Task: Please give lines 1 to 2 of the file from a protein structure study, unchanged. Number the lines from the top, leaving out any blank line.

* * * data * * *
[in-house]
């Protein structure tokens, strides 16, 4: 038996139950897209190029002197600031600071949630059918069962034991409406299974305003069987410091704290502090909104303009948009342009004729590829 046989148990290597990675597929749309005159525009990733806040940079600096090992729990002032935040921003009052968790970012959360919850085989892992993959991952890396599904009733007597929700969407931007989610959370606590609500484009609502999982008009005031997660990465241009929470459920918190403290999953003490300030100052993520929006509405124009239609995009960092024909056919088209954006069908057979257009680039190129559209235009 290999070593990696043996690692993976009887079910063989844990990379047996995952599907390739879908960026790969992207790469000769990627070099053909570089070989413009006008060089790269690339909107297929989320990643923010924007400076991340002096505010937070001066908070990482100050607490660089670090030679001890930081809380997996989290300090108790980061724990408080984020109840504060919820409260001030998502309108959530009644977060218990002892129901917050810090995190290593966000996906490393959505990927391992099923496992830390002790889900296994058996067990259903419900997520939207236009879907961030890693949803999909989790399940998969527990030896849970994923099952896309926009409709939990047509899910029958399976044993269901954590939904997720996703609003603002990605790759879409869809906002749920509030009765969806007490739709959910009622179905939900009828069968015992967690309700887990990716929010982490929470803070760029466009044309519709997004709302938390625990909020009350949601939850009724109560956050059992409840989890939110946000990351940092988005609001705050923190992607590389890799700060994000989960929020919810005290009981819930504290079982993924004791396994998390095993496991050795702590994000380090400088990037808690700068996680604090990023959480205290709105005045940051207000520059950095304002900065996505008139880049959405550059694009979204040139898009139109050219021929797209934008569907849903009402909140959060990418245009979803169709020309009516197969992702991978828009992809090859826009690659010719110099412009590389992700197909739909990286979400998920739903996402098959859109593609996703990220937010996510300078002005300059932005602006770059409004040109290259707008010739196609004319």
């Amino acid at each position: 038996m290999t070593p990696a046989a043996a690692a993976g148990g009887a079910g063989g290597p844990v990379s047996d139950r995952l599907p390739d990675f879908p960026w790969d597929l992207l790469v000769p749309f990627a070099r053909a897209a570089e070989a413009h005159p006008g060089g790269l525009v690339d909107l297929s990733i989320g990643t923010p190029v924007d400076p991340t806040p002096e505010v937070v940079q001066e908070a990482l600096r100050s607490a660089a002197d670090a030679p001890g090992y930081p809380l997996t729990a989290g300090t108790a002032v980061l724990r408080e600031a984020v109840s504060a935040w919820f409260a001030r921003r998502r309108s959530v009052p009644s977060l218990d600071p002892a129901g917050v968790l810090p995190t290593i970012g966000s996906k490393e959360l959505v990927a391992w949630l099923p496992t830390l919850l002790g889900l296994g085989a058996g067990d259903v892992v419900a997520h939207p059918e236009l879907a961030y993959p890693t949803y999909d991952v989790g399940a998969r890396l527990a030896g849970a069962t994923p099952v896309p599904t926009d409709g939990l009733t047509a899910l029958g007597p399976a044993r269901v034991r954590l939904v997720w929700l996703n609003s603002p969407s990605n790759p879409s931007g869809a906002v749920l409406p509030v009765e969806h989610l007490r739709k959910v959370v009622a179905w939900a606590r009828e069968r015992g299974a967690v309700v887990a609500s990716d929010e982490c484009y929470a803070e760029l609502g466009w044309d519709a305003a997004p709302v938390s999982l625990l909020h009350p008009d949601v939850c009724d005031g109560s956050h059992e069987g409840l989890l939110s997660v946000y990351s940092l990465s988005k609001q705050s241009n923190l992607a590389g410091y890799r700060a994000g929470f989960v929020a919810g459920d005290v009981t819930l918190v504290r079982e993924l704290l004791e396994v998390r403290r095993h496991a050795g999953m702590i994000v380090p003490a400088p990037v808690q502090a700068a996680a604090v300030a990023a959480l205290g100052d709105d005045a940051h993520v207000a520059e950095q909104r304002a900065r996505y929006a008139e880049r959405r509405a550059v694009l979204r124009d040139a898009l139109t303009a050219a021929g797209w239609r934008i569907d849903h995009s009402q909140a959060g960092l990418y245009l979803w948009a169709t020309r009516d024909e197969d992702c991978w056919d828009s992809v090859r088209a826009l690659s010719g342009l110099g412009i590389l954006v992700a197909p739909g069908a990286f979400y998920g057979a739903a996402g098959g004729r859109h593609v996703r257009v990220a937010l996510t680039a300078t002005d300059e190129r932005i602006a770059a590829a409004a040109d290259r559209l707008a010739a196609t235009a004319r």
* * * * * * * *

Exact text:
[in-house]
């Protein structure tokens, strides 16, 4: 038996139950897209190029002197600031600071949630059918069962034991409406299974305003069987410091704290502090909104303009948009342009004729590829 046989148990290597990675597929749309005159525009990733806040940079600096090992729990002032935040921003009052968790970012959360919850085989892992993959991952890396599904009733007597929700969407931007989610959370606590609500484009609502999982008009005031997660990465241009929470459920918190403290999953003490300030100052993520929006509405124009239609995009960092024909056919088209954006069908057979257009680039190129559209235009 290999070593990696043996690692993976009887079910063989844990990379047996995952599907390739879908960026790969992207790469000769990627070099053909570089070989413009006008060089790269690339909107297929989320990643923010924007400076991340002096505010937070001066908070990482100050607490660089670090030679001890930081809380997996989290300090108790980061724990408080984020109840504060919820409260001030998502309108959530009644977060218990002892129901917050810090995190290593966000996906490393959505990927391992099923496992830390002790889900296994058996067990259903419900997520939207236009879907961030890693949803999909989790399940998969527990030896849970994923099952896309926009409709939990047509899910029958399976044993269901954590939904997720996703609003603002990605790759879409869809906002749920509030009765969806007490739709959910009622179905939900009828069968015992967690309700887990990716929010982490929470803070760029466009044309519709997004709302938390625990909020009350949601939850009724109560956050059992409840989890939110946000990351940092988005609001705050923190992607590389890799700060994000989960929020919810005290009981819930504290079982993924004791396994998390095993496991050795702590994000380090400088990037808690700068996680604090990023959480205290709105005045940051207000520059950095304002900065996505008139880049959405550059694009979204040139898009139109050219021929797209934008569907849903009402909140959060990418245009979803169709020309009516197969992702991978828009992809090859826009690659010719110099412009590389992700197909739909990286979400998920739903996402098959859109593609996703990220937010996510300078002005300059932005602006770059409004040109290259707008010739196609004319």